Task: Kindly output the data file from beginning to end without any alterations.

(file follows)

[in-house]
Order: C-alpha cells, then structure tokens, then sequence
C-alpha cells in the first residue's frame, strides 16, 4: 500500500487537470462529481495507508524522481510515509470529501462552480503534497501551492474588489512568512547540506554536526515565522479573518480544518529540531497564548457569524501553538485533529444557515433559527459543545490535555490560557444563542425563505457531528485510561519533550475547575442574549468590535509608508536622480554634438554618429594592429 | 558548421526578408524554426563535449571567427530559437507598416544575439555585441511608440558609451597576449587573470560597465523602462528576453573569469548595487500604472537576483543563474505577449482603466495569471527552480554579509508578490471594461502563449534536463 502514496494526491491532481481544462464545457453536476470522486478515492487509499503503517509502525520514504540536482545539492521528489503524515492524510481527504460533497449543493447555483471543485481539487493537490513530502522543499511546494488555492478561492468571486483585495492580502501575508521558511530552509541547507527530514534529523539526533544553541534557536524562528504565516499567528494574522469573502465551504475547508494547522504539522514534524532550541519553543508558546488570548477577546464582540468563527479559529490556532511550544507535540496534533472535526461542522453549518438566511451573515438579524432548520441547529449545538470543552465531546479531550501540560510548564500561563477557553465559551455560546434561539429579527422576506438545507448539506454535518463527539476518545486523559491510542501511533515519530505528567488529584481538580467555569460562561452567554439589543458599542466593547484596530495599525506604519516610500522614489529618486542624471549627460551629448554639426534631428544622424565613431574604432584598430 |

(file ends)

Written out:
[in-house]
Order: C-alpha cells, then structure tokens, then sequence
C-alpha cells in the first residue's frame, strides 16, 4: 500500500487537470462529481495507508524522481510515509470529501462552480503534497501551492474588489512568512547540506554536526515565522479573518480544518529540531497564548457569524501553538485533529444557515433559527459543545490535555490560557444563542425563505457531528485510561519533550475547575442574549468590535509608508536622480554634438554618429594592429 | 558548421526578408524554426563535449571567427530559437507598416544575439555585441511608440558609451597576449587573470560597465523602462528576453573569469548595487500604472537576483543563474505577449482603466495569471527552480554579509508578490471594461502563449534536463 502514496494526491491532481481544462464545457453536476470522486478515492487509499503503517509502525520514504540536482545539492521528489503524515492524510481527504460533497449543493447555483471543485481539487493537490513530502522543499511546494488555492478561492468571486483585495492580502501575508521558511530552509541547507527530514534529523539526533544553541534557536524562528504565516499567528494574522469573502465551504475547508494547522504539522514534524532550541519553543508558546488570548477577546464582540468563527479559529490556532511550544507535540496534533472535526461542522453549518438566511451573515438579524432548520441547529449545538470543552465531546479531550501540560510548564500561563477557553465559551455560546434561539429579527422576506438545507448539506454535518463527539476518545486523559491510542501511533515519530505528567488529584481538580467555569460562561452567554439589543458599542466593547484596530495599525506604519516610500522614489529618486542624471549627460551629448554639426534631428544622424565613431574604432584598430 |